The term encumbrance refers to instruments or agreements burdening or affecting a property. Encumbrances can restrict how owners deal with their land. They can be registered or unregistered; most registered encumbrances appear on title’s register search statement (an electronic search of the title). An example of an encumbrance is a mortgage. A mortgage is a registered instrument on the title securing the lender’s (usually a bank) right to have a loan repaid and to take further action against the property if not not paid when due. Other encumbrances include (non-exhaustive list):

  • Caveats
  • Easements
  • Covenants
  • Charges
  • Section 173 agreements
  • Other agreements registrable under legislation
  • Leases
  • Reservations in the Crown Grant
  • Warrants of seizure and sale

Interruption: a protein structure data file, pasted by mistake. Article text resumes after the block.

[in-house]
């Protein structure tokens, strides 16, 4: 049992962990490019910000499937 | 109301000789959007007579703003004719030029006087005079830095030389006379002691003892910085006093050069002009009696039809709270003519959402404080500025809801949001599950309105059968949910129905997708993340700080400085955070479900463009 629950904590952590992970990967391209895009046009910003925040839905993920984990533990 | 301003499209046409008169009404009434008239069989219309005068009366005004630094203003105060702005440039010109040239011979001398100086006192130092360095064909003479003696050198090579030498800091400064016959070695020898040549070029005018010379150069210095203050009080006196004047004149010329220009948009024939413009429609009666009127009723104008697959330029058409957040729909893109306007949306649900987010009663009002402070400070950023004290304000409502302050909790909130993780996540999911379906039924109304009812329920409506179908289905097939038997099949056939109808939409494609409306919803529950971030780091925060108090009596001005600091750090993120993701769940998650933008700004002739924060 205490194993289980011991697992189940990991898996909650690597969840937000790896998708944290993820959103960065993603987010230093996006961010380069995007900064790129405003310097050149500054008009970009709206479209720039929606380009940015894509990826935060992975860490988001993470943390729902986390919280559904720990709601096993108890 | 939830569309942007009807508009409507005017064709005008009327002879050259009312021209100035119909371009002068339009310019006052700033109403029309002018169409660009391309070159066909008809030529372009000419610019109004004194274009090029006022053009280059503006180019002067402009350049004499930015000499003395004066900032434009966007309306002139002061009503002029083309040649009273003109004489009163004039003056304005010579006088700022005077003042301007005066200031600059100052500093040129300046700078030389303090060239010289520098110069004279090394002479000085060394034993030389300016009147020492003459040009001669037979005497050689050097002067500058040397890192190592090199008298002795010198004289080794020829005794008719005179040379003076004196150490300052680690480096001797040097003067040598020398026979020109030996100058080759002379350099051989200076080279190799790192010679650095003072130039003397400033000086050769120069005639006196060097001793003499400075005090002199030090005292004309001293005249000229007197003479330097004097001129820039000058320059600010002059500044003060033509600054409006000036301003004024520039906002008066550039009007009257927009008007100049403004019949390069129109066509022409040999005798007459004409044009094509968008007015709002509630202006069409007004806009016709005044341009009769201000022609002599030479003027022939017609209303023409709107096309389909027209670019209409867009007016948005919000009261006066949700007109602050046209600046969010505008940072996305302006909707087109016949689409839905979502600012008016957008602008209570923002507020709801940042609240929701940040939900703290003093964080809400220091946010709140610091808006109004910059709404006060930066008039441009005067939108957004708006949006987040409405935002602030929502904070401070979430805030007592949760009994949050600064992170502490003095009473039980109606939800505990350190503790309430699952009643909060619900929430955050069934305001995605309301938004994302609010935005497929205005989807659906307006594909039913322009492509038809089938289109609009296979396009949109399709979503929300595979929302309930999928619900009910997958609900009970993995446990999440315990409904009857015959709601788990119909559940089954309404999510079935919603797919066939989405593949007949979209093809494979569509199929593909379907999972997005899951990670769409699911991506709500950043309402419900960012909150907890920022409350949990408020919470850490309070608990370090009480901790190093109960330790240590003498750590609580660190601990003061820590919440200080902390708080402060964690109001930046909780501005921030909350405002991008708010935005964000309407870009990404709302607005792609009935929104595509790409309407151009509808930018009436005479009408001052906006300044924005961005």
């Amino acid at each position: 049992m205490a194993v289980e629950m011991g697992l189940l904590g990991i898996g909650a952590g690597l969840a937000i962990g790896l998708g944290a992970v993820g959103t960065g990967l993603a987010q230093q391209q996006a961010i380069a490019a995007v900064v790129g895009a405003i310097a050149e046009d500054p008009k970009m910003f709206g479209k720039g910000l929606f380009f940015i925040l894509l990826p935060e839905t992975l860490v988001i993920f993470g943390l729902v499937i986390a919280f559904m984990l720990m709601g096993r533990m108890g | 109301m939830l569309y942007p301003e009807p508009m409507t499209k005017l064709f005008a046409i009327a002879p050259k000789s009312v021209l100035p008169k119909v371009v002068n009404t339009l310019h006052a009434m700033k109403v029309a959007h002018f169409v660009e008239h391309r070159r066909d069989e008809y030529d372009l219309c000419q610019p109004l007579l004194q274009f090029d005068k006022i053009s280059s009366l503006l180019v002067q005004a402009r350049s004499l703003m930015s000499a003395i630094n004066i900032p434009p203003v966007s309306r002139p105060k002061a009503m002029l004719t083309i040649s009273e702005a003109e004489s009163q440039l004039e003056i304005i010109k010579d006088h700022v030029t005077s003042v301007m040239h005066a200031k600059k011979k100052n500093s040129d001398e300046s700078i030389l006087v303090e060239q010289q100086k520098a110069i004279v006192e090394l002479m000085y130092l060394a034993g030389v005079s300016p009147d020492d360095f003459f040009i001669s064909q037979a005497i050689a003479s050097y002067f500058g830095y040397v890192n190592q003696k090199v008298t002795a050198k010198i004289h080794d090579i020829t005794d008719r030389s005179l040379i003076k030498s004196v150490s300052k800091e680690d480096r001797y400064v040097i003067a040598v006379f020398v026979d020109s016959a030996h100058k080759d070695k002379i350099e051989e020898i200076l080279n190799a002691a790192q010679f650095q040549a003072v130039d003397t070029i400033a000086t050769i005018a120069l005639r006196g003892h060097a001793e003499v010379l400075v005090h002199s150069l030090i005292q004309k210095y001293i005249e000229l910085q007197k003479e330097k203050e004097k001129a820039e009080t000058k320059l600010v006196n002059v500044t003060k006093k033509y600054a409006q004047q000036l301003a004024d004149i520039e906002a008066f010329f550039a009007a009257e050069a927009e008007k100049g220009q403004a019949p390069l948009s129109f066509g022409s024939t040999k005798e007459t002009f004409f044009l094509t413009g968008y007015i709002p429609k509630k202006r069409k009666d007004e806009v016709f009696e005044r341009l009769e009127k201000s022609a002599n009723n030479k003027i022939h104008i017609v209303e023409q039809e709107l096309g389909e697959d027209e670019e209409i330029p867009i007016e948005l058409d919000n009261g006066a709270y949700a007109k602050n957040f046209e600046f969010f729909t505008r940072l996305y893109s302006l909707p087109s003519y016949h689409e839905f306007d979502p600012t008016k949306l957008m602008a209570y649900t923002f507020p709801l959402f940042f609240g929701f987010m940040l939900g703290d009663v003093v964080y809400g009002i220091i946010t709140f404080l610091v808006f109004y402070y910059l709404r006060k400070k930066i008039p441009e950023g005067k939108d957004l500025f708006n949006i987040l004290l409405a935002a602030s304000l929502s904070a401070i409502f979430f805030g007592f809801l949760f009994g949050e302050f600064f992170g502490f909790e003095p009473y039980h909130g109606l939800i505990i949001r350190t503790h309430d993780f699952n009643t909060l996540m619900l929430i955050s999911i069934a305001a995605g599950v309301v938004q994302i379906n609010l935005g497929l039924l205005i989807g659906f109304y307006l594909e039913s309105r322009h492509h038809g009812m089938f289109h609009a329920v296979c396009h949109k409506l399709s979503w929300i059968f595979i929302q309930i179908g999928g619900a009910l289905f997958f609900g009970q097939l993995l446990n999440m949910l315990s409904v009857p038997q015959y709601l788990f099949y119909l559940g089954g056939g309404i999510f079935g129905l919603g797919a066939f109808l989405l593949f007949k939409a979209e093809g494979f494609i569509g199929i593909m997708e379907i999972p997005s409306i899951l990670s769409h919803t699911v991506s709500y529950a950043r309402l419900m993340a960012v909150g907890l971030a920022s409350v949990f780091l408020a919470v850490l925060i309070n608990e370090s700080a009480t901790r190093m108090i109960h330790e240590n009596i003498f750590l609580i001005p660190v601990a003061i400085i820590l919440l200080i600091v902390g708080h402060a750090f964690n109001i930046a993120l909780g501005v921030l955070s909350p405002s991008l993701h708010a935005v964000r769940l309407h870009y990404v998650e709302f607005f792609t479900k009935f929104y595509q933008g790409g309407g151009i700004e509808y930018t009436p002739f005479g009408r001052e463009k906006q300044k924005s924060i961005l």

Under the general conditions of the standard-form contract of sale in Victoria, a purchaser buys property subject to any encumbrances disclosed by the vendor in the vendor’s statement (the Section 32) except for a mortgage, caveat, lease or reservation in any Crown Grant (if applicable). It is important that all purchasers carefully check the contract and vendor’s statement for any encumbrances that will negatively impact their intended use of the property.

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